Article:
There are also differences in forming and trimming to consider. To control color and warp, pressure forming cycles are 30% to 40% slower than vacuum forming cycles. Pressure forming’s CNC trimming cycles are also significantly slower because more trimming is required. The points of attachment, or blocks, on a part’s backside add costs and trim time. Design for manufacturing (DFM), design for assembly (DFM), and internal process controls increase overhead requirements for engineering and quality resources.
Pressure Forming vs. Injection Molding
Pressure forming’s value proposition is the “consistent enough” production of plastic parts. Injection molding can provide greater part-to-part consistency, but with significantly greater costs. Pressure formers who forget this reality risk spending too much time and money on process changes and part inspections. Because of statistical process control (SPC), however, injection molding may dictate part acceptance. Yet an SPC-based comparison between these two plastics manufacturing processes overlooks a key difference.
Injection molding is a closed-loop process with a feedback loop that signals variation. Process controls enable the injection molder to adjust the process automatically, or to stop it entirely until the root cause of the variation is identified and corrected. By contrast, pressure forming is an open-loop process. Pressure formers assume that all of the inputs are the same as the last run, and that any variations are within a small, predictable range. That works where fit, function, and appearance are the quality standards.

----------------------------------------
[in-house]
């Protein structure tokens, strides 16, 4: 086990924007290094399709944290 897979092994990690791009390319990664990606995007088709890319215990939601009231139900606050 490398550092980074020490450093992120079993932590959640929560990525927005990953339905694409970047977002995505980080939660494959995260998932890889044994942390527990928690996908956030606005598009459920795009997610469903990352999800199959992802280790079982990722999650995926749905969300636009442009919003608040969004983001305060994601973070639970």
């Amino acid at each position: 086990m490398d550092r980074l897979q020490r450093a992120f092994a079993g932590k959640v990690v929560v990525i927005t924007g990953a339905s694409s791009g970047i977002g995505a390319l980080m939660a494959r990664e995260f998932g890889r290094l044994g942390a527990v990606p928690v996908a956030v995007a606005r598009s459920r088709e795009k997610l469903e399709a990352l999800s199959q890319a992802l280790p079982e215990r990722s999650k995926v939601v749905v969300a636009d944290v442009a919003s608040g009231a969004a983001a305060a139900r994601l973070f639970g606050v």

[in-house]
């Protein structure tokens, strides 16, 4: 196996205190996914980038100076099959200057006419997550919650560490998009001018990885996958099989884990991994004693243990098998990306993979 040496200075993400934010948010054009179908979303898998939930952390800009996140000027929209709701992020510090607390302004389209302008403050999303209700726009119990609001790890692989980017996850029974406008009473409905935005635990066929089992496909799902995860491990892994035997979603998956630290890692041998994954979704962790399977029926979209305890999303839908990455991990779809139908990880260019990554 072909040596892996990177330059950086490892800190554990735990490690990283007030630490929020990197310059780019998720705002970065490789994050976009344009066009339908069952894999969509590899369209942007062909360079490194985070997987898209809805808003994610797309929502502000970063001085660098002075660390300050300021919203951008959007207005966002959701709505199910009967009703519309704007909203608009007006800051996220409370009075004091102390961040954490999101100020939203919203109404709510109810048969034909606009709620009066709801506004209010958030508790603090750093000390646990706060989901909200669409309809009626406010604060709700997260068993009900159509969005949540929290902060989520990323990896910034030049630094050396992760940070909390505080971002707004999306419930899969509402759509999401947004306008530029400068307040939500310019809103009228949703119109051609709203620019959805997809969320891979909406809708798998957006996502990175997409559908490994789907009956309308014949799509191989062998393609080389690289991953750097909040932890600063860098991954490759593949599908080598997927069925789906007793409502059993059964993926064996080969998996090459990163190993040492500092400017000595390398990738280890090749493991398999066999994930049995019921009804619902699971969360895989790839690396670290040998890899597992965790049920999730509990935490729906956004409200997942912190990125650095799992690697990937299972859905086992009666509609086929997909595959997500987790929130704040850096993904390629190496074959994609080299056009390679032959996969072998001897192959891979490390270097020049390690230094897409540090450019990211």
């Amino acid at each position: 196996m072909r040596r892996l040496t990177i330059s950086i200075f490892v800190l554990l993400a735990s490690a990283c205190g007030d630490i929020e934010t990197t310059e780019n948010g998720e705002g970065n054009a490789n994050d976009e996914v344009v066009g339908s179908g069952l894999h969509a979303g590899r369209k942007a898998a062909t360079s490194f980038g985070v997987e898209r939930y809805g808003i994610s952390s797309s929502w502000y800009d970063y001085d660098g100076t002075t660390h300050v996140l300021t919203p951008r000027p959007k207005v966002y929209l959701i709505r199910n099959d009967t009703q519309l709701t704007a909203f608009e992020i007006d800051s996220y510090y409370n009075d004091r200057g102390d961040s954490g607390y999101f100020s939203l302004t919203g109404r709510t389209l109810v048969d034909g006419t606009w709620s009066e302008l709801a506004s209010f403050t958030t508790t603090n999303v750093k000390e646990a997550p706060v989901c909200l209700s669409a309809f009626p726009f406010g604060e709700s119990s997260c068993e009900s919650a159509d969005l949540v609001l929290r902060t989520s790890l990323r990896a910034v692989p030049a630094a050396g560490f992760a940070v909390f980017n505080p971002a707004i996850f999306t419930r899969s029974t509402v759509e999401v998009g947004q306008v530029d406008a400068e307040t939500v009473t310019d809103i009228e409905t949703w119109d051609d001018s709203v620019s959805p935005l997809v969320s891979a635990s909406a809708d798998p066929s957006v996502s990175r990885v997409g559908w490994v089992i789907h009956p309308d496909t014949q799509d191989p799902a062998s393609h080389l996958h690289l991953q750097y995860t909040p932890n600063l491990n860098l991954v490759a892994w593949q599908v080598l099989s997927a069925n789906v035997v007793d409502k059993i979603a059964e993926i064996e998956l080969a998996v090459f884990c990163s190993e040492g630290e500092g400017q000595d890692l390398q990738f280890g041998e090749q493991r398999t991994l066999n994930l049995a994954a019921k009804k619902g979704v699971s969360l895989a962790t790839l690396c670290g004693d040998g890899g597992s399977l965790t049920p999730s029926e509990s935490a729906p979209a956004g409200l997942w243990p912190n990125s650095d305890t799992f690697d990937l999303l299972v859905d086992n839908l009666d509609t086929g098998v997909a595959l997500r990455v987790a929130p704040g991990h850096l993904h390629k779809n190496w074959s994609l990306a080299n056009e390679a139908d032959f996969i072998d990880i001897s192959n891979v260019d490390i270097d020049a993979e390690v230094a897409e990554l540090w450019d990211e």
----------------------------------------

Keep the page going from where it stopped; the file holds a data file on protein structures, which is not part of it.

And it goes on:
What happens if there are major variations during pressure forming, and these variations go undetected? Inevitably, the result is a significant number of parts that are unusable and must be scrapped. That’s costly for the thermoformer and it raises a critical question. Is it possible to hold tight trim tolerances on pressure-formed parts with a normal variation in the properties of purchased sheets and a normal variation in forming conditions? If so, will the parts fit the trim fixtures as expected?
Pressure Forming Tolerances and Part Measurements
The main problem that pressure formers face is an inability to hold tight tolerances without constantly measuring parts and adjusting trimming programs. It’s possible to overcome this challenge, but at a considerable cost. For starters, it takes time to measure each part dimension, confirm what’s correct, and determine what’s not. There are also measurement errors and part-to-part differences that result in inconsistent trimming. In turn, the result of this trimming may appear to be a measurement error.